Irish production with an ex-boxer working for a local drug family, who falls afoul of them when he fails to carry out a hit.
Torn by his loyalty to the family against that to his autistic son, our man, possessing no more than your average intellectual oomph, makes some decisions that upset all and sundry and he finds himself on the receiving end of everyone’s disdain and running from just about everyone and everything.
Gritty drama with good performances all round, and the dreariness of the environs add to the allure and sense of hopelessness of the central character’s plight. There is some violence depicted, and while in keeping with tone of the story, we still wince at some of the blows as rough justice is meted out on a bloke who screws up badly.
Overall, a little depressing and we’re left with a sense of wondering really what it’s all for, yet not a bad movie by any means.
This recent Netflix release has Jackie Chan and Pierce Brosnan locking horns over a bombing that takes out the former’s daughter. Expecting a typical Jackie romp, this one turned out to be anything but, and, albeit there’s a modicum of chop-socky in there, it’s all part of a quite classy action thriller.
Pierce-baby is an Irish politician with some nasty friends and Jackie-boy reckons he’s behind it all anyway, so resorts to a few Rambo-like shenanigans to expose the skullduggery. Lotsa intrigue, double-cross and general mayhem as we pick apart the threads and the bad guys finally get their just desserts, as they always do.
Both leads aging gracefully and this is nicely woven into the proceedings with Chan at 66 handling the rough and tumble pretty well considering he still does all his own stunts.
Good screenplay, not as predictable as most, and we garner a few mixed emotions when the good guys prove to be just as brutal as the baddies, Jackie excepted of course. Well worth a look if you’re a fan of the genre.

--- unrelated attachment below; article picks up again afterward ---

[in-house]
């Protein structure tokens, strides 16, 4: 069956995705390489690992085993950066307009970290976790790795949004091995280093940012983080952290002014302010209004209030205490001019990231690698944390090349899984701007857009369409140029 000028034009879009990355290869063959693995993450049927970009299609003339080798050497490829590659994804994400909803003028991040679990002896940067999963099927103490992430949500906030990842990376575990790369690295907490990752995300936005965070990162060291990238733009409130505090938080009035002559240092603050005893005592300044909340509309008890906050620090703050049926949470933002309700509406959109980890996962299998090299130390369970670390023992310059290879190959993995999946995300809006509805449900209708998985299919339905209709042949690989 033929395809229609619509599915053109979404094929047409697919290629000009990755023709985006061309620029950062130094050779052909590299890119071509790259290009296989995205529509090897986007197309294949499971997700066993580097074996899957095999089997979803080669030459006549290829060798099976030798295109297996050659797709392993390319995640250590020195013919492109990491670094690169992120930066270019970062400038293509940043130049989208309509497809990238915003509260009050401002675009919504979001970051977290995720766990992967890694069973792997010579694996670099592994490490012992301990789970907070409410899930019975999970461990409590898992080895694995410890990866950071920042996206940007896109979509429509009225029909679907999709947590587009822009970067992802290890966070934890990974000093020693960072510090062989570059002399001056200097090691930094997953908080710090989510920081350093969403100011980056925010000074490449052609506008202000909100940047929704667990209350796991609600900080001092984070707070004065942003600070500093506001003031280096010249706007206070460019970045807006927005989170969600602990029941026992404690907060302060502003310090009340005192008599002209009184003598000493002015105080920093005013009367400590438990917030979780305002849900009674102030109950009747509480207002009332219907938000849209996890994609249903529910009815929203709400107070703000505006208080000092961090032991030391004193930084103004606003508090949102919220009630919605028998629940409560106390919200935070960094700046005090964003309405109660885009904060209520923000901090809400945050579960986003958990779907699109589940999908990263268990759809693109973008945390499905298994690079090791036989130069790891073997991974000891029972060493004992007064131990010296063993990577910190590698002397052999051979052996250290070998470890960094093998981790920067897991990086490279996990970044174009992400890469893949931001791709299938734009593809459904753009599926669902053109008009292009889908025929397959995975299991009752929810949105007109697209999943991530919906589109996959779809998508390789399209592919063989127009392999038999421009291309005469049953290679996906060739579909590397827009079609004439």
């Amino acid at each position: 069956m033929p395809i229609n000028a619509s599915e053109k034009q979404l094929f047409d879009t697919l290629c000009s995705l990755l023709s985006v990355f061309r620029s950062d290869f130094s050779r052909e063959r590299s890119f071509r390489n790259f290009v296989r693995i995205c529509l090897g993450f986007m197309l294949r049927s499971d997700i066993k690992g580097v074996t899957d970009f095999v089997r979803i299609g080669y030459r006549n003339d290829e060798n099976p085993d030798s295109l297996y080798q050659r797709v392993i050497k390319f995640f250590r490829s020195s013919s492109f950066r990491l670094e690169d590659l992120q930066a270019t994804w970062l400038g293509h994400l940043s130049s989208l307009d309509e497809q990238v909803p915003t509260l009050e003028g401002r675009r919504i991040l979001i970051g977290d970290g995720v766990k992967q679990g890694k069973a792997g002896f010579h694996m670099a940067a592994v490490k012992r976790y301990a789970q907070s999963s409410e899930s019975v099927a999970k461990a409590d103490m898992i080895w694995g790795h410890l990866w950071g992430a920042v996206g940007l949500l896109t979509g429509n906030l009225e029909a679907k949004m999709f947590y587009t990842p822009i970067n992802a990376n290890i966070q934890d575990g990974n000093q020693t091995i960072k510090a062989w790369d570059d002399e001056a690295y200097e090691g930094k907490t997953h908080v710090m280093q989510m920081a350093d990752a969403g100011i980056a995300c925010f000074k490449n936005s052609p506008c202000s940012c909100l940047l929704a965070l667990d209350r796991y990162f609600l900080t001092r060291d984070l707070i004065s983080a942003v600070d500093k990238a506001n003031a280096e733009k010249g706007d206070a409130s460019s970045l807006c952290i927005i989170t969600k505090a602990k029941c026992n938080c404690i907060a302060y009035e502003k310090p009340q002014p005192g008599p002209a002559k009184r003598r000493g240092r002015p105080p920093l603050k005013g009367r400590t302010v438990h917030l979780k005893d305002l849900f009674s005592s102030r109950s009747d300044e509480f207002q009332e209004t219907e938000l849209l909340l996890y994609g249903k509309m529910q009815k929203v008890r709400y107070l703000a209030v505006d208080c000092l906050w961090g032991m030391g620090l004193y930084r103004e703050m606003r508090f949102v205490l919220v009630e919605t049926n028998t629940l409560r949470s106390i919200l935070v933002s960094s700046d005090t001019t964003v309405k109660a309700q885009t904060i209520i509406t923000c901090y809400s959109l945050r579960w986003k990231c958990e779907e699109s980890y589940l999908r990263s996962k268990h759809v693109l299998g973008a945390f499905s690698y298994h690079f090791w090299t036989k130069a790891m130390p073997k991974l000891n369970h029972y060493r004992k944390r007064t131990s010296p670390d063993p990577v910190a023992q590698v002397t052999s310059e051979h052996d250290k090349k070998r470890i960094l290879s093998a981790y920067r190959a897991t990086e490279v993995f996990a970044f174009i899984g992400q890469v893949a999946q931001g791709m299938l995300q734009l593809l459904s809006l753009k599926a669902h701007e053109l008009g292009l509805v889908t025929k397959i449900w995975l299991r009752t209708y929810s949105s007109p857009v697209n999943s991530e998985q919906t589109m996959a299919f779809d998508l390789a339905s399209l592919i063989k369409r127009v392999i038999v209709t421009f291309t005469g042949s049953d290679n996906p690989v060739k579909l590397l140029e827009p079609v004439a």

Making up for lost time with Netflix!
This one focuses on Jan and Antonina Żabiński, proprietors of the Warsaw Zoo and their exploits in hiding Jews during WWII. Kicking off with the German invasion in Sept 1939, following through to eventual liberation by the Russian Army and the aftermath, it depicts how 300 people passed through the zoo on their way to freedom and how the Żabińskis managed to cover it all up, fooling the occupying German forces and in particular, one nasty supposed colleague who proves to be just as much of an a**hole as the other Germans.
Nicely shot period piece with excellent performances all round especially by American actress Jessica Chastain, in the role of the aforementioned wife. Doesn’t descend into brutality like some of its ilk and we’re left with a sense of gratified success which is heightened by the fact the Żabińskis only ever lost two of their guests and that was after they had left the zoo.
Well worth a look if you’re looking for something to stream on a winter’s night:
WWII piece centred around Marcel Marceau and his time with the French Resistance, smuggling Jewish orphans out of France. And all under the nose of one Klaus Barbie, the butcher of Lyon.
Now, this review carries a warning: the movie contains some of the most tense scenes I’ve ever seen on film. It is brutal in its depiction without being bloodthirsty and much is left to the imagination, yet there is an obvious and a sublime horror generated by the portrayal of atrocities carried out by Barbie against the Jewish population of Lyon.
Jesse Eisenberg is brilliant as the mime Marceau, and German actor Matthias Schweighofer suitably vicious in the Barbie role. Supporting cast are all well-appointed and nicely contribute to creating the intensity such a movie needs to adequately convey its concept and message.
Awesome cinematography as Marceau and kids trek through snow-covered forest by night with Barbie and his Nazis hot on their tail.
Ed Harris cameos as General Patton at both the opening and the close of proceedings to set scene and round off in style.
Only the third time I’ve done this but I’m slapping a 10/10 on this one.
I'm a movie nut from way back with my first ever being The Hallelujah Trail from 1964. Ever since, I've been mesmerized by the giant screen, and the darkness that went on forever. Despite the infernally uncomfortable seats, (plus having to stand for God Save the Queen), I've been enticed ever since to duck into a theatre whenever I can for a few hours of escapism.